Relationships – Gold

I know this category is the only one you care about and that’s why I save it for last. Hopefully, I tricked you into caring about the rest of my life, but if you skipped to the end I’ll forgive you. As many of you know, this year I took a big hiatus from dating. I quietly started my hiatus around September of 2018 and broke my hiatus in August 2019 when I met someone in real life who I actually wanted to go out with. Probably because I was fried in other realms in my life, I was beyond exhausted with dating last year. It became something I completely dreaded and I decided I needed a long hard break from trying. Did it work? Yes. Better than I imagined.

Up until hiatus, dating felt like something I needed to do to fill a missing part of my life or myself. I was operating from a deficit standpoint. I felt like lots of things in my life were great but my singleness represented some hole or flaw that needed correcting. As a result, the act of dating felt extremely high stakes and I always felt anxious and insecure about it. Giving myself the freedom to not care or not try at all was truly liberating. Suddenly, I was not worried about reserving time and space in my life for something or someone that may or may not materialize. I made plans with friends, I went on trips, and I planned my evenings and weekends with zero regards to men who may or may not commit to plans; who may or may not cancel at the last moment. My life felt instantly larger. Time and space just expanded. Instead of feeling like a restriction, my world opened up. I spent so much time with friends this year. And did I mention how much fun I had? I also made more time for my parents and enjoyed trips and concerts and other activities with them, too.

I’m dating again but it feels completely different now. I learned that my life and my heart are already full. Nothing at all is missing or broken. Now dating is a value-add activity only and that is a completely different game – one that doesn’t make me feel anxious at all. I also learned to expand my definition of love this year. All the romantic rhetoric about finding “the one” or finding love “at last” or “saving love” are really… limiting. Taking romantic love off the table for a year allowed me to receive and give love in so many other ways: friend love, parental love, coworker love, self-love, city love, etc. In a year that I thought would require an absence of love, I actually experienced the greatest abundance of love. My definition of love had been narrow; I was being far too precious about it. As I expanded my definition, I experienced love and gave it more abundantly. So I guess it’s true what they say: you find love when you stop looking for it – it just looks and feels differently than I expected.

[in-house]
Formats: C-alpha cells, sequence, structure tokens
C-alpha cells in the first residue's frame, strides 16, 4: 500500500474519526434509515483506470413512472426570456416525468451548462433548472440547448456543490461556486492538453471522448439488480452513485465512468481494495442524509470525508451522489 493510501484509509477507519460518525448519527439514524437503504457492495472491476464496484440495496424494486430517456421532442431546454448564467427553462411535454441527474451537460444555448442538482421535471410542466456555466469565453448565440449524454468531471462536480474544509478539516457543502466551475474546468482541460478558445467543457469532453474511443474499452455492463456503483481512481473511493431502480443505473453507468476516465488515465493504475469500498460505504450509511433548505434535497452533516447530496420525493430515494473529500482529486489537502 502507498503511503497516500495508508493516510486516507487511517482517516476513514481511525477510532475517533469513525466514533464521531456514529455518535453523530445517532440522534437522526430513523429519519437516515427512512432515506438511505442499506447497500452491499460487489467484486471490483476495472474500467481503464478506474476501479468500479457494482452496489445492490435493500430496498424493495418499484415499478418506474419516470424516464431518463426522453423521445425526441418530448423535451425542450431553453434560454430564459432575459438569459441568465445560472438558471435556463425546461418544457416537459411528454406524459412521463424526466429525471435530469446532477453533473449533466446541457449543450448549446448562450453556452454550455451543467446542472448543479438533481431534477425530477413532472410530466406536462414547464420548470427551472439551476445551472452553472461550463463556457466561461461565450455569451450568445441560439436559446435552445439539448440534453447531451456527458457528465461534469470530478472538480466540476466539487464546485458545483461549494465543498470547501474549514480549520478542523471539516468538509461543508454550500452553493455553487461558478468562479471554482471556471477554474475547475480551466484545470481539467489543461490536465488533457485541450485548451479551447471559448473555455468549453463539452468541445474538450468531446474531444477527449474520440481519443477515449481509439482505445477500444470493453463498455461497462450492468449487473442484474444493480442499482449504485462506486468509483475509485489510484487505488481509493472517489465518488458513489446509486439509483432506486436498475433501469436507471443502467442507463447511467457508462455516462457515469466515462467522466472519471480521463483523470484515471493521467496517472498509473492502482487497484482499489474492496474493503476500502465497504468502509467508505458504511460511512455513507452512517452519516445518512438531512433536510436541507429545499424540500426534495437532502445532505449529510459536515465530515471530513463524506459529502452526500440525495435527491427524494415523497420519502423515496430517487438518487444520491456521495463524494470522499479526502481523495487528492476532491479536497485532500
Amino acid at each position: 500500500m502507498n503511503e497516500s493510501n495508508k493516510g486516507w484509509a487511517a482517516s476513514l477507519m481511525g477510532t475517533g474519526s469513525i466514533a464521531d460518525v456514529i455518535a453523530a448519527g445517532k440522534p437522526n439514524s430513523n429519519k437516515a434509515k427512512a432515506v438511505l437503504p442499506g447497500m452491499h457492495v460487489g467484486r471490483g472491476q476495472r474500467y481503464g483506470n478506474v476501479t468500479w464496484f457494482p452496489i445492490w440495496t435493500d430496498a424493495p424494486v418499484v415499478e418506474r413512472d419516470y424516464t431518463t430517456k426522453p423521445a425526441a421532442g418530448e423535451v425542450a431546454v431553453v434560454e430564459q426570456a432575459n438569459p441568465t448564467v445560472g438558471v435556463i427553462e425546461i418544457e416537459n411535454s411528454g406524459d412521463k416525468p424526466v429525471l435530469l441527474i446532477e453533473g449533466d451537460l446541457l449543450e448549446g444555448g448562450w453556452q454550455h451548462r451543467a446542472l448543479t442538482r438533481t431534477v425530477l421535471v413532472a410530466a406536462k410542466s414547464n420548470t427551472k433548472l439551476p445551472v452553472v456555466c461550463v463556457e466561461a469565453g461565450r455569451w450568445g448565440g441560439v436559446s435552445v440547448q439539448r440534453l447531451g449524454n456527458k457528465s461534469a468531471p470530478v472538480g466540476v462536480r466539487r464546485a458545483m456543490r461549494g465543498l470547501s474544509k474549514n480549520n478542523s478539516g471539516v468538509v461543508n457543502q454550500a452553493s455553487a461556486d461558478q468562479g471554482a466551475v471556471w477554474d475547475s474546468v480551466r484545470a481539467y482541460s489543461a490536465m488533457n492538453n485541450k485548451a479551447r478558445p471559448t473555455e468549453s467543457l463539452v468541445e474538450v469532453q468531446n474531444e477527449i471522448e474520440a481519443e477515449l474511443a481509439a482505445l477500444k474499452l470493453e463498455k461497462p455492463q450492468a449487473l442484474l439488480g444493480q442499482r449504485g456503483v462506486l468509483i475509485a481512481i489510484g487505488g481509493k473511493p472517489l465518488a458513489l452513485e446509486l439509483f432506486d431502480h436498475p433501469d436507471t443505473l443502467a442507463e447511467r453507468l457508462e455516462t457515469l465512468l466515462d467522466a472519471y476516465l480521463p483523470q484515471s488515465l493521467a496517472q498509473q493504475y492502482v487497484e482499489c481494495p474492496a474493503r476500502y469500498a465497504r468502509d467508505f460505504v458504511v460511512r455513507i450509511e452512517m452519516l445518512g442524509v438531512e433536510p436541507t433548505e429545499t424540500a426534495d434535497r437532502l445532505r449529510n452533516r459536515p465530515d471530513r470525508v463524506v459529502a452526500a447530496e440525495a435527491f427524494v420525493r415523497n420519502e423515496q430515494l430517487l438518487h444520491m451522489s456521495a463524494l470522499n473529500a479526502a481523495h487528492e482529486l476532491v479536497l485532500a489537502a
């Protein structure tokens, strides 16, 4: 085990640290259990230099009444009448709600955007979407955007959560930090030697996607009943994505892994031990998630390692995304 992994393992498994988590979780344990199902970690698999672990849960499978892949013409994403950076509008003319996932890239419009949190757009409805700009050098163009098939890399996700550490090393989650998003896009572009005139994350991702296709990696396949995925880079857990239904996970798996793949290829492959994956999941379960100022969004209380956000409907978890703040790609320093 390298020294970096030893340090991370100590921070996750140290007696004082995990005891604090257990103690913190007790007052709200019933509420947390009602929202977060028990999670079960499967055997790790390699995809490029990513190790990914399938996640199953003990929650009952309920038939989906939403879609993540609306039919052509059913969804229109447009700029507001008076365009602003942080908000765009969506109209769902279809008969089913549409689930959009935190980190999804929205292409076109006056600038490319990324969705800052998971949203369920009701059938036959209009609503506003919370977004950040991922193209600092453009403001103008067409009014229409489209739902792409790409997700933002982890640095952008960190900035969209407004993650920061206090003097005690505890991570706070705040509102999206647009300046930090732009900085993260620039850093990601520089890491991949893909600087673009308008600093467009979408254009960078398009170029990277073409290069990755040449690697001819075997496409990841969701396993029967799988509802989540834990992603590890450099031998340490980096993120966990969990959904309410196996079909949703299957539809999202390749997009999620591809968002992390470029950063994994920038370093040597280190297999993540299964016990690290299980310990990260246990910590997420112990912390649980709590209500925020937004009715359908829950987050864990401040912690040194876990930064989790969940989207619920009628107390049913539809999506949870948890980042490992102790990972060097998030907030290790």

So that’s a wrap on 10 years of the Life Olympics! Next year, I am planning to bring lots of energy inspired by Baby Yoda and Moira Rose. My theme for 2020 is Intention because I want to take the energy I feel right now and deploy it with more intentionality next year – bringing increased mindfulness to how I spend my time, money, physical and mental energy. And because I love wordplay, I also literally want to spend more time camping “in-tent” to enjoy more peace and quiet and beauty in nature.